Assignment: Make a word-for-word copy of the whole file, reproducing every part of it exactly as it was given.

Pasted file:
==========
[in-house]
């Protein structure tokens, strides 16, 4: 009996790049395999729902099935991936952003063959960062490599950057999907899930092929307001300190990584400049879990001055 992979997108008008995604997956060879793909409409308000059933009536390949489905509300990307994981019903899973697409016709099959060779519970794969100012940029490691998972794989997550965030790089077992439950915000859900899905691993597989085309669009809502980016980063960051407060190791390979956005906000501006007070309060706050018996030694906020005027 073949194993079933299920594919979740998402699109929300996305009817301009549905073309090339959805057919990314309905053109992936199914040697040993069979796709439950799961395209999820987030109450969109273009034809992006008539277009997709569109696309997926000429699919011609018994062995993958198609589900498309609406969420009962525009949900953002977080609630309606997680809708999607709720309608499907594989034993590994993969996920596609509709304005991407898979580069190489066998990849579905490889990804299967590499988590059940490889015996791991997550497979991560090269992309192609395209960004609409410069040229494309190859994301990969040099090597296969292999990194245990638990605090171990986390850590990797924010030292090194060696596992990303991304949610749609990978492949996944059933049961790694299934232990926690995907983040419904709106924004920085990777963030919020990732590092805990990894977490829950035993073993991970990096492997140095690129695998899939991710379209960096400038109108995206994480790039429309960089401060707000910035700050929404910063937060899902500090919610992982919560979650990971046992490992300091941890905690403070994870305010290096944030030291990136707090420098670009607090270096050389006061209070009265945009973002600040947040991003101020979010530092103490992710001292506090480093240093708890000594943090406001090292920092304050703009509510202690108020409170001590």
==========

[in-house]
């Protein structure tokens, strides 16, 4: 009996790049395999729902099935991936952003063959960062490599950057999907899930092929307001300190990584400049879990001055 992979997108008008995604997956060879793909409409308000059933009536390949489905509300990307994981019903899973697409016709099959060779519970794969100012940029490691998972794989997550965030790089077992439950915000859900899905691993597989085309669009809502980016980063960051407060190791390979956005906000501006007070309060706050018996030694906020005027 073949194993079933299920594919979740998402699109929300996305009817301009549905073309090339959805057919990314309905053109992936199914040697040993069979796709439950799961395209999820987030109450969109273009034809992006008539277009997709569109696309997926000429699919011609018994062995993958198609589900498309609406969420009962525009949900953002977080609630309606997680809708999607709720309608499907594989034993590994993969996920596609509709304005991407898979580069190489066998990849579905490889990804299967590499988590059940490889015996791991997550497979991560090269992309192609395209960004609409410069040229494309190859994301990969040099090597296969292999990194245990638990605090171990986390850590990797924010030292090194060696596992990303991304949610749609990978492949996944059933049961790694299934232990926690995907983040419904709106924004920085990777963030919020990732590092805990990894977490829950035993073993991970990096492997140095690129695998899939991710379209960096400038109108995206994480790039429309960089401060707000910035700050929404910063937060899902500090919610992982919560979650990971046992490992300091941890905690403070994870305010290096944030030291990136707090420098670009607090270096050389006061209070009265945009973002600040947040991003101020979010530092103490992710001292506090480093240093708890000594943090406001090292920092304050703009509510202690108020409170001590």